Integrity: About two thirds of the fort have been excavated. However, the site derives its value from the overall assemblage, and substantial parts of the extramural structures, cemeteries and a rubbish deposit still remain intact. Authenticity: This early fort is in many aspects (e.g. presence of annexes, huge residential building) very atypical for the Rhine frontier. It is considered as a commanding post for the Germanic wars of Augustus in its earliest phase, and as a training and recruitment centre for Batavian cavalry or a seat for a Roman supervisor of the Batavian people in a later phase. In any of these functions the site has a unique story to tell.

25 / Berg en Dal / Nijmegen / Berg en Dal / Nijmegen / Meerwijkselaan / Mariënboom

Coordinates: 5,90747 / 51,814984

Aqueduct / Date: 70 - 180

Integrity: Large parts of earthworks considered as the remains of an aqueduct are still preserved and visible in the landscape.

Authenticity: Large linear earthworks to the southeast of the military settlement of Nijmegen-Hunerberg have been interpreted as the remains of an aqueduct. Although a water channel has not been attested so far, it is the obvious explanation on account of the available evidence. Preserved remains of a military aqueduct are very rare.

26 / Berg en Dal / Berg en Dal De Holdeurn

Coordinates: 5,931774 / 51,814883

Military tile works and pottery Date: 70 - 270

Integrity: Excavations have attested and destroyed several kilns and parts of a building. However, parts of two kilns and of the building have remained, and it is inconceivable that the excavated features are the only remains of this industrial site.

Authenticity: There is no doubt that this was the site of a tilery and pottery run by the Roman army. Military potteries and tileries have been attested at various other places, but preserved examples are rare. Such industrial sites were an indispensable element of the military infrastructure, and as such they have a special story to tell.

Justification de la Valeur Universelle Exceptionnelle

Crietrion (ii): The Lower German Limes formed part of the frontiers of the Western Roman Empire throughout its existence. As such it reflects the development of Roman military and associated civilian infrastructure from its beginnings in the last decades BC until the mid-5th century AD. The needs of the Empire moulded the regional landscapes and societies, as evidenced by water management works, industrial exploitation of natural resources, road construction and the imposition of a complex military and urban infrastructure. On the other hand the cultural and natural characteristics of the region shaped the outward appearance of the Empire, as testified by adapted designs of military settlements and buildings, and of ships and roads. Ultimately, the frontier served as a starting point for the Early Medieval civil and religious infrastructure which is at the basis of the present-day society.

Crietrion (iii): The remains of the Lower German Limes testify to the adaptive strategies of the Roman Empire in a marginal and very dynamic river landscape, to deal with the threats posed by the fragmented Germanic communities across the Rhine. As such it is an exceptional testimony to the innovative responses of a great empire to secure its territories against external groups which it found impossible to control by diplomacy.

Crietrion (iv): The Lower German Limes exhibits unique testimonies of water management strategies and constructions employed by the military command of the Roman Empire. These are exemplified by a dug canal, heavy quays and landing platforms, adapted fort designs and road sections protected by timber revetments. Buried riverine rubbish deposits constitute veritable treasure-chests of organic materials and artefacts bearing unique information on frontier life and on vanished traditions such as notably that of river boat building.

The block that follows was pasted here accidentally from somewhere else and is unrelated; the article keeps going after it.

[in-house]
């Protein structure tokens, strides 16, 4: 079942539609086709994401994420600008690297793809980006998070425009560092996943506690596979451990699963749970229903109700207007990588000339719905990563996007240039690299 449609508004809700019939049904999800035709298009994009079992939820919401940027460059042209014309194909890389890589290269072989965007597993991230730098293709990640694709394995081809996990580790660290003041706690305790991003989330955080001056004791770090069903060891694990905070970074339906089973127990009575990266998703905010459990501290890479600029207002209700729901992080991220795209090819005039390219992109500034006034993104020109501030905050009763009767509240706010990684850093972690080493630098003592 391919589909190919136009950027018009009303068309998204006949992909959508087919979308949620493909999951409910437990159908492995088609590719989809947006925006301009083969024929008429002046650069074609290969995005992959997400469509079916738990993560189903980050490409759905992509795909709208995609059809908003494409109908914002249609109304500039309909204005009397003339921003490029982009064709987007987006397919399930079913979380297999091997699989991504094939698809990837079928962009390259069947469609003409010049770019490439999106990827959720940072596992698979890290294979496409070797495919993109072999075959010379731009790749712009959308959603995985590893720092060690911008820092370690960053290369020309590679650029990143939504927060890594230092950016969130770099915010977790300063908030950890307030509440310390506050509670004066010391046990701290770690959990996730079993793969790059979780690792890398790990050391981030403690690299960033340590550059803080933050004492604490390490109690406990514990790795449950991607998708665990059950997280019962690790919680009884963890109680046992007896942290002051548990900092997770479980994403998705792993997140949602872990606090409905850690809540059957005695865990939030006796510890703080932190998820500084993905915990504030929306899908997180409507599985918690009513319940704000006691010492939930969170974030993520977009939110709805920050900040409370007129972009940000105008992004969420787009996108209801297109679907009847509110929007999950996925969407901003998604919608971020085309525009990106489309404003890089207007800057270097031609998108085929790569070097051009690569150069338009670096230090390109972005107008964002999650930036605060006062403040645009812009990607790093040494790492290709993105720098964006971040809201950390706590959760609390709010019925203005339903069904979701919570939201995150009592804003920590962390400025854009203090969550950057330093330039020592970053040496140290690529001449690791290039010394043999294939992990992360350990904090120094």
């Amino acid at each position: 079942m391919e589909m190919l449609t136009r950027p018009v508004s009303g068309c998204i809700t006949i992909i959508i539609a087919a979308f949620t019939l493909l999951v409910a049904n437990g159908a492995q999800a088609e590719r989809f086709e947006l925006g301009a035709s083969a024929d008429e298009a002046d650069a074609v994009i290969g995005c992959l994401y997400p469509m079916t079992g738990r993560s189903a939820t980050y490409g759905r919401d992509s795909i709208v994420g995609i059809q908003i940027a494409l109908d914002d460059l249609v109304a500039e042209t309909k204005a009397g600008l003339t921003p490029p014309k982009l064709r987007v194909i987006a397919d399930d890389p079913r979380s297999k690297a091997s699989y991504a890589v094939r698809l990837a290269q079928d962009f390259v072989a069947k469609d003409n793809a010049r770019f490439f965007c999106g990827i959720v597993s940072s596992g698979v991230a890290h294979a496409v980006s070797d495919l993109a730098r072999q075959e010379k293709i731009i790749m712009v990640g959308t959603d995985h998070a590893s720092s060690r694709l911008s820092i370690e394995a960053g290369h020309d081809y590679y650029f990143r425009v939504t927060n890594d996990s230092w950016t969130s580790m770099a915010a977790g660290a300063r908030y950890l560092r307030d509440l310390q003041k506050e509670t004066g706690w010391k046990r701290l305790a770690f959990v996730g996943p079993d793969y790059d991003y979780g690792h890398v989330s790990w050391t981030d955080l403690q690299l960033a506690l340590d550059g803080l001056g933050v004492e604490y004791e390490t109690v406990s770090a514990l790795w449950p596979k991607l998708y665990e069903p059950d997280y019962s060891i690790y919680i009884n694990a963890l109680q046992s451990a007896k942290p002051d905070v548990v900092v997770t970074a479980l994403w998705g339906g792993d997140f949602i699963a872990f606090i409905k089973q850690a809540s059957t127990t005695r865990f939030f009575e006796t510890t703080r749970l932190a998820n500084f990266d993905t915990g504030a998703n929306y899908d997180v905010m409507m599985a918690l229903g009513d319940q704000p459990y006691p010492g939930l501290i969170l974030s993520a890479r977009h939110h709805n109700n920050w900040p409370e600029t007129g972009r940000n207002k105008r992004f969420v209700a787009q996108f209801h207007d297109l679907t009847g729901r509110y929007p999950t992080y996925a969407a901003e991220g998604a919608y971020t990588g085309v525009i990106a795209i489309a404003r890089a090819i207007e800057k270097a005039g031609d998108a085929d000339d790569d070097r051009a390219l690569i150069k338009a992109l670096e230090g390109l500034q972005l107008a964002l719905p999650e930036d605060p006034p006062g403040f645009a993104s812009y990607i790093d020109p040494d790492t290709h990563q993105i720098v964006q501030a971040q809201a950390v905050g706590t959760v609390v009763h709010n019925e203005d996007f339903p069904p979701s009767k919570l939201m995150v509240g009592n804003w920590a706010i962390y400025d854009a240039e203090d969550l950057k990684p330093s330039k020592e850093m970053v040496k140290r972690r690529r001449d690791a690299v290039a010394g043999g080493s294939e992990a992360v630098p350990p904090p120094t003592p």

Déclarations d’authenticité et/ou d’intégrité

Authenticity

Virtually all of the component sites are underground and remain largely unexcavated. They are the original remains and as such exhibit complete authenticity. A few parts have been excavated and have then been properly conserved and presented in situ. All these elements retain their authenticity. The ex situ finds, although not part of the nomination, have been documented, conserved, and archived in a proper way and are used to help explain the properties values and as such strengthen the OUV.

Because the in situ remains of the Lower German Limes are almost all below ground and hence invisible, their value needs some form of translation in order to be understandable for the general public. This need has led to a number of innovative projects to convey these values. Several sites are presented symbolically by expressing their boundaries on the surface, after raising it with a protective layer of soil. In this way, the authenticity and integrity of the underground remains as well as the setting and integrity of the surroundings are protected. Such symbolic representations are well suited to create a minimum level of public experience of the Limes without resorting to reconstruction in its classical form.

The authenticity of the nominated property is ascertained in that it is truthfully and credibly expressed through incorporation of the full variety of Roman military and associated civilian facilities. In form and design as well as function all elements from the subsequent chronological stages of military deployment are represented at their original location. In many areas, organic remains are demonstrably or plausibly present, so that here too the authenticity is credibly expressed in materials and substance.

Integrity